So, I’m a pretty good jammer. But I’m not the world’s best jammer, and you might think that I’d be a bit better considering the number of years I’ve spent playing derby.
Conceptually, I understand jamming pretty darn well. I’ve watched and studied and practiced movements and footwork, breathing through explosive movements to avoid gassing out, slowly but surely improving my sprint form, etc. I get tripped up, as many do, when applying these concepts practically in live jams.
If you ask a top-level player what you can do to become a better jammer, odds are good that she or he will tell you:
a) Study and practice
b) The power was within you all along.
If you are already doing a) study and practice, then b) the power was within you all along is one of the single most frustrating things to hear. Included in this are all the other vague and nebulous clichés about learning to unlock your inner potential.
Last year, at the Northeast Derby Convention, I attended one of Smarty Pants’s on-skates classes, and towards the end, she mentioned that most of us are playing at about 70 percent of our ability. Tapping into the remaining 30 percent is what will make a skater great instead of merely decent. Upon hearing this for the first time, I felt empowered and inspired. “How great!” I thought, because I love numbers, “A clearly delineated percentage of how much better I can be! And to think, that last 30 percent was within me… all… along. DAMMIT!”
The idea of having a secret well of power deep inside your person is a very attractive one, but when you have no idea how to access it, you will find yourself pounding on the door in frustration.
It wasn’t until an entire year passed that I began to understand what it means to make an action plan for reaching one’s potential. But don’t get too excited! It is a process, not a single silver bullet solution.
At this year’s Derby Convention, I was lucky enough to skate in the all-star bout with all the other coaches and a select group of convention attendees. I was shitting my pants with nerves, mostly because I felt I didn’t belong- but that’s a whole other blog post! In my first jam, I was in the pack as a blocker, and Smarty was the opposing jammer. Several times in that jam, I walled up with my teammates and thought, “OK, here she comes. We’re so ready. She’s going to hit our wall and eat shit. Yusssss.”
She didn’t, though. Each time she hit the pack, I felt a very sudden impact on the side of my body and looked up in confusion as she skated away, having broken the entire pack in not more than a second.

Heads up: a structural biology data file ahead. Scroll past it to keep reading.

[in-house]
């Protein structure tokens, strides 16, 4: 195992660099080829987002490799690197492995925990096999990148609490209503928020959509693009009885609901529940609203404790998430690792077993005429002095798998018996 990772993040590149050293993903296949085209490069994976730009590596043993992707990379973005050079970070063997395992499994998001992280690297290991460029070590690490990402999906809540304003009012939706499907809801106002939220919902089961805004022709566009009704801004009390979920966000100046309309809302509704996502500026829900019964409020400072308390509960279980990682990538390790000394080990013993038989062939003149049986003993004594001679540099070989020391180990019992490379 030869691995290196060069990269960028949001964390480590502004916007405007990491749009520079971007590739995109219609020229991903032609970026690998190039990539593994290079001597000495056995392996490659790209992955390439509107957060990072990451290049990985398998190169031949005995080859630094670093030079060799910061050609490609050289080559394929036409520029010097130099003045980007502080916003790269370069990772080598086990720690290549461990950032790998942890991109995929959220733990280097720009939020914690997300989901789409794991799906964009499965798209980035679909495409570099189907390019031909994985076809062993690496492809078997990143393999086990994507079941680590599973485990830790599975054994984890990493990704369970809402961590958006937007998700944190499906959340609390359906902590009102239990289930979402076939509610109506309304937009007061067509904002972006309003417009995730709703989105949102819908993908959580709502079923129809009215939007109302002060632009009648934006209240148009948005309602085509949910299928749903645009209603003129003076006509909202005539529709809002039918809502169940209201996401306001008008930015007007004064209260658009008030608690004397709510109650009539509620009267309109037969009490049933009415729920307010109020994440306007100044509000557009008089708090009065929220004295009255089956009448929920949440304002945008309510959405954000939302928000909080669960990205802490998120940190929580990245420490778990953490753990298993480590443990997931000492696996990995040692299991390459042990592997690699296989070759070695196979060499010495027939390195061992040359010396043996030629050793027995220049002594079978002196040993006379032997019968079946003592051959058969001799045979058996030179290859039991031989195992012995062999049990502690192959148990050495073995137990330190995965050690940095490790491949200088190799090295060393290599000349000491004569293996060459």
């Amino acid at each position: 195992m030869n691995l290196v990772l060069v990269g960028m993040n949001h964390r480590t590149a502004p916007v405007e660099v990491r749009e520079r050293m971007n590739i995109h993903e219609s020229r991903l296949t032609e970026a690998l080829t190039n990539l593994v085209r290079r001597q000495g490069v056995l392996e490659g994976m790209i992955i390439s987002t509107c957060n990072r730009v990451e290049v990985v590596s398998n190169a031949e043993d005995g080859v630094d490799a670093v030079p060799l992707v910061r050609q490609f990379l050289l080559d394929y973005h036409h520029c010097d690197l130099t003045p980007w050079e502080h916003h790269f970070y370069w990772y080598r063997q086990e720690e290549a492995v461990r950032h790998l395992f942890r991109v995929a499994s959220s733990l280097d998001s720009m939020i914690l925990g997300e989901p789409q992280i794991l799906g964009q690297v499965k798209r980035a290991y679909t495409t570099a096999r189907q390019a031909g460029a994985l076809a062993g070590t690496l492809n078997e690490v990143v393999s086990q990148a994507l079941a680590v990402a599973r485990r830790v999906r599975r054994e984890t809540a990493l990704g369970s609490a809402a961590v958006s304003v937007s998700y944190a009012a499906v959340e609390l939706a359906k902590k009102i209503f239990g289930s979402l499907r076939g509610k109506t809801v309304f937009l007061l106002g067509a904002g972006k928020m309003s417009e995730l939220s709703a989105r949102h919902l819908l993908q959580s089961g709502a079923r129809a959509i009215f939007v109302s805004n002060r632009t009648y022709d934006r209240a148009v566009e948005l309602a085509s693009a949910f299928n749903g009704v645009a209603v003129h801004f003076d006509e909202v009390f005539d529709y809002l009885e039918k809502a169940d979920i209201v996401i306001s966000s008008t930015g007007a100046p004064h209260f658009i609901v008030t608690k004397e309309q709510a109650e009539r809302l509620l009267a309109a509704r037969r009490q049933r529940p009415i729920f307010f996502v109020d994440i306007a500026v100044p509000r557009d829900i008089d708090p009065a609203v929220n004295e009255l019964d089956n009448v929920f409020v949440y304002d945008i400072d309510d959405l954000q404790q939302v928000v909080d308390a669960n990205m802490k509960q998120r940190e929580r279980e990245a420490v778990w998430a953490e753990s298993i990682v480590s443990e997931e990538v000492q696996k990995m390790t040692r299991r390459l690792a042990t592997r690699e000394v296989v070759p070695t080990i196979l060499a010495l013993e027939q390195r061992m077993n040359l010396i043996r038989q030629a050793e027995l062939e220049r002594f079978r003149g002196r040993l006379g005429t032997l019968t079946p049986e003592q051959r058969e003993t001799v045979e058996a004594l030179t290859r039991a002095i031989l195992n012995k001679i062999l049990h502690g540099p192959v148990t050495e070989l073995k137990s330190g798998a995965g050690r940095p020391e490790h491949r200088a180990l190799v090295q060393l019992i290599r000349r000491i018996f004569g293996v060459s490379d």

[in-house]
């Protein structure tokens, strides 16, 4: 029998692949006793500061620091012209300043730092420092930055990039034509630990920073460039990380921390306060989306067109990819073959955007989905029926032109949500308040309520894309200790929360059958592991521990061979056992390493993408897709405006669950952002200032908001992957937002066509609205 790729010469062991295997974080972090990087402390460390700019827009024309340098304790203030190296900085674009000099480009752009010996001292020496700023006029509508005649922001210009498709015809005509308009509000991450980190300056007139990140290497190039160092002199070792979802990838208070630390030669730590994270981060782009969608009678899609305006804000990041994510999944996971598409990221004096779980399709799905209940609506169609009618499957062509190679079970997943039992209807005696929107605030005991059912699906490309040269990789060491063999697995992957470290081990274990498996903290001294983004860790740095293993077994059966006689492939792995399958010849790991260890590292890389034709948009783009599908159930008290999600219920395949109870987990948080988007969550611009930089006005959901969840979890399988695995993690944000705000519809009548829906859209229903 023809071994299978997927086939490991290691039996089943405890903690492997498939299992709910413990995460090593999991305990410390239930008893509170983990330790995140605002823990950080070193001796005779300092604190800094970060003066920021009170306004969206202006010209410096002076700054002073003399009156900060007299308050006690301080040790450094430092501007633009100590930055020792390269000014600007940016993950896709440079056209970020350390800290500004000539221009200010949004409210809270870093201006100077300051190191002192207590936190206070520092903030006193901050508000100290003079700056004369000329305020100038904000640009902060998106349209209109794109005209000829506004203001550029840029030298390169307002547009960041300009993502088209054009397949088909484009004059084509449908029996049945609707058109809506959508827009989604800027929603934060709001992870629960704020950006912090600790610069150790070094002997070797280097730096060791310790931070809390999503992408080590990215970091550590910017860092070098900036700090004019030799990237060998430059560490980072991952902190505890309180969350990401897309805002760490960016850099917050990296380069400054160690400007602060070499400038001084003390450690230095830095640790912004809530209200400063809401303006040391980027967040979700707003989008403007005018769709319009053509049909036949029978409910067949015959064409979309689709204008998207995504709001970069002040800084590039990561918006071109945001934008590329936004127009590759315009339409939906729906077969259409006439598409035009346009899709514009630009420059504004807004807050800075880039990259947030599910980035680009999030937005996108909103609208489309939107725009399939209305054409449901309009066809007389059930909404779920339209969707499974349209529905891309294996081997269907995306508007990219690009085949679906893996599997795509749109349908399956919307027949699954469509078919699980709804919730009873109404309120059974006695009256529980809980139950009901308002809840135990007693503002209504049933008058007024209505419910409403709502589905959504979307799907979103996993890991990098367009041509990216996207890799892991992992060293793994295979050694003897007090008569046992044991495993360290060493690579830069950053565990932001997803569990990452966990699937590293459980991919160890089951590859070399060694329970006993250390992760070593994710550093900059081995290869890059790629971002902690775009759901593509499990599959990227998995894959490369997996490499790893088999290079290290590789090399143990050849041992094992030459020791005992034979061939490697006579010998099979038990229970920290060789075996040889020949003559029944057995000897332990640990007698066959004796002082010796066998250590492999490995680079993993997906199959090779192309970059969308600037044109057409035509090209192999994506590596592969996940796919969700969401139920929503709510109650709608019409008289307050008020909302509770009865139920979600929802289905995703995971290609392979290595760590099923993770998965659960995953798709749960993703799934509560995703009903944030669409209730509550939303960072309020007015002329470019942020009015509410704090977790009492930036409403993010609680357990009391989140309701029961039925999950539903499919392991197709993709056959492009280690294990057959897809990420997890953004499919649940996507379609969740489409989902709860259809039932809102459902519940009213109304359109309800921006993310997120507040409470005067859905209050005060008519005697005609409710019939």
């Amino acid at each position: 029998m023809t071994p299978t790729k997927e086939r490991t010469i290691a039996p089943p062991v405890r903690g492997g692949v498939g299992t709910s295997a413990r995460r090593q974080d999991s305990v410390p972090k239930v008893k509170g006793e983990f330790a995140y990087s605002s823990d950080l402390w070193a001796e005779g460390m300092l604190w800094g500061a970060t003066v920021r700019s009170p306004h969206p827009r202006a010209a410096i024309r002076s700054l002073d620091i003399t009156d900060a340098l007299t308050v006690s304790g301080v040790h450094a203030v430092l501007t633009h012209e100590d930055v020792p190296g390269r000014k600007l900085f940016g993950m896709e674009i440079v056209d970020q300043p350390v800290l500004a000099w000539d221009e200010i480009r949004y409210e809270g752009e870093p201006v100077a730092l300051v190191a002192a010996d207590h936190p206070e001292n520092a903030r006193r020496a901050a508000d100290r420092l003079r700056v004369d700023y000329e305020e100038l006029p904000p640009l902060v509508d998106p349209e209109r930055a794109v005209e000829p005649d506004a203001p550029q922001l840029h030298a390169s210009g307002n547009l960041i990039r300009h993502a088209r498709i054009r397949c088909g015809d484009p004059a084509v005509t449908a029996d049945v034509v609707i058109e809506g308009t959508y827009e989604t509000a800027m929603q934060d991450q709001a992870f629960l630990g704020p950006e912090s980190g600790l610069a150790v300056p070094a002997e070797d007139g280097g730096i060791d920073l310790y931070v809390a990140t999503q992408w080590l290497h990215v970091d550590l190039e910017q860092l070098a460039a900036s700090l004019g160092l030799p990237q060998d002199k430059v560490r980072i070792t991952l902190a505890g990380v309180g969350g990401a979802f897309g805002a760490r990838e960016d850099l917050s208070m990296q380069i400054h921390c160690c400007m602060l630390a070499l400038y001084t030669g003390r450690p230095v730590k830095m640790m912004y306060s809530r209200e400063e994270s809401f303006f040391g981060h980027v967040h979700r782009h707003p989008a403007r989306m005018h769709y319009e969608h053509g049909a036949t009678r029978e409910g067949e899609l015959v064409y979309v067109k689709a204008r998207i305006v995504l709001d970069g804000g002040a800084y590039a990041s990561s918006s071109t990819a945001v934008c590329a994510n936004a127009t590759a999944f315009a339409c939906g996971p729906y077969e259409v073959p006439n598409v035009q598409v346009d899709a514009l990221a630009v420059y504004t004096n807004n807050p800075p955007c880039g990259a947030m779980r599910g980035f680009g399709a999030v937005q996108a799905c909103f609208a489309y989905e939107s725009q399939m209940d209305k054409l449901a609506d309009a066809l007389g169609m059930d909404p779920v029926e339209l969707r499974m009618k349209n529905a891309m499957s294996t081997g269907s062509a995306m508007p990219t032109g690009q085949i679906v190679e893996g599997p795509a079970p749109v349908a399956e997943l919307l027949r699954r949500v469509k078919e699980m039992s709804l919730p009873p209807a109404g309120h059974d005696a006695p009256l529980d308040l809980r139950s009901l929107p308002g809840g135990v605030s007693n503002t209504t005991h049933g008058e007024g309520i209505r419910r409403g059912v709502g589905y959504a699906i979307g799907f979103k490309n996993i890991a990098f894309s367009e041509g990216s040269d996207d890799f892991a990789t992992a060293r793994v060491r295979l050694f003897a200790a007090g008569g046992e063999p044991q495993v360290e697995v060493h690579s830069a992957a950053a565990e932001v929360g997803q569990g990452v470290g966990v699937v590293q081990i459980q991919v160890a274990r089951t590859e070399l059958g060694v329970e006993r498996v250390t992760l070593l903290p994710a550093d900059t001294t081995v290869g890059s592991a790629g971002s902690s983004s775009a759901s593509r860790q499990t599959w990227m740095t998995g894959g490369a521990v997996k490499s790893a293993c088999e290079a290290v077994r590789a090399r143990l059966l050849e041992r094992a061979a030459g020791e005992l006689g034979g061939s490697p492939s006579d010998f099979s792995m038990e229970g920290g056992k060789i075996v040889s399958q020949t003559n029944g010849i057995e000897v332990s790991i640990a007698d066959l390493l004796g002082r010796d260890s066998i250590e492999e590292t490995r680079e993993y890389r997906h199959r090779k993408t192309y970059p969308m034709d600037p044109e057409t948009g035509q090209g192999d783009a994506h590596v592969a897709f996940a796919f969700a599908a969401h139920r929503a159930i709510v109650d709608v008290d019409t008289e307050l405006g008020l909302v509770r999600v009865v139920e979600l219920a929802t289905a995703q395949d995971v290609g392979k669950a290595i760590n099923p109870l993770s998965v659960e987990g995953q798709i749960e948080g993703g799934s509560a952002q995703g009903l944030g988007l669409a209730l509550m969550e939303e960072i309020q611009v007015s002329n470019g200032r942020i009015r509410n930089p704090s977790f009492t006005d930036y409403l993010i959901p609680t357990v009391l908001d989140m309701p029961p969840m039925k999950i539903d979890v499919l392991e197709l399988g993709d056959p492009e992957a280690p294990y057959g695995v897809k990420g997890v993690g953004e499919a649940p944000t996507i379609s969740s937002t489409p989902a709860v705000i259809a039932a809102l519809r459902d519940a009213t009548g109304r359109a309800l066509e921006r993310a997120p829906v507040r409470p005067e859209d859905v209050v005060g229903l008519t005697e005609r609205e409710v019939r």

In derby and in MMA, when stuff happens to me that I don’t like or understand, I’ll stay awake thinking about it for many nights in a row. So I thought about this before going to sleep for a few weeks, and these were the thoughts and questions that ran through my mind:
Okay, so probably this whole “recruiting power from your muscles” thing is legit. (This was another of Smarty’s classes, which everyone should take if the opportunity arises.) But those principles weren’t necessarily new to me, just framed in a more palatable way.
Smarty’s jamming technique isn’t a secret… Most superstars’ techniques aren’t secret. There’s no “five finger exploding pack” technique from a temple in China. Why can’t I figure out how to emulate it?
Granted, these folks are in really good shape, but at the same time, I’m working out quite a bit as well. With men! And iron! And punching! And sprinting! I’m also committing to learning new skating skills all the time. I put in the work. I’m not a slouch. Why am I getting stuck so often?
And then it hit me. That last 30 percent? It’s not skill, strength, or speed. All of those things are the 70 percent that you should already have. That 30 percent is the confidence and the will to USE the weapons in your arsenal. And that’s the part that I’m missing. It’s like I’m a knight who trains all the time and then as soon as I reach the battlefield, I go, “NOPE. Nope nope nope.”
A prime example happened last night at practice when a teammate pointed out to me that when opposing blockers try to block me to the outside, I start to use the Mohawk turn to get out of it, but then halfway through I turn back around and let them have the position in front of me, whereas if I had just finished the turn, I’d be free.
So here’s the solution: Take the opportunities, and accept the risks that come with them. Practice is a safe place to try and fail. So for home season, my goal is to finish the Mohawk turn. To hit the wall at full speed instead of stopping in front of them and giving them time to assess my intent and stop me. To take the apex jump every time it becomes available instead of deciding to go through the middle instead. And if I fail, so fucking what? That’s the point of practice.
If you decide that this approach is something necessary for your derby journey, accept that it is a process. I expect to get worse before I get better, and you should as well. No one will fault you for failing spectacularly. A person who tries something awesome and fails is still worthy of respect, especially if the feat attempted is something others are not yet ready to try. So go get that 30 percent! It is yours, after all, and it was within you all along.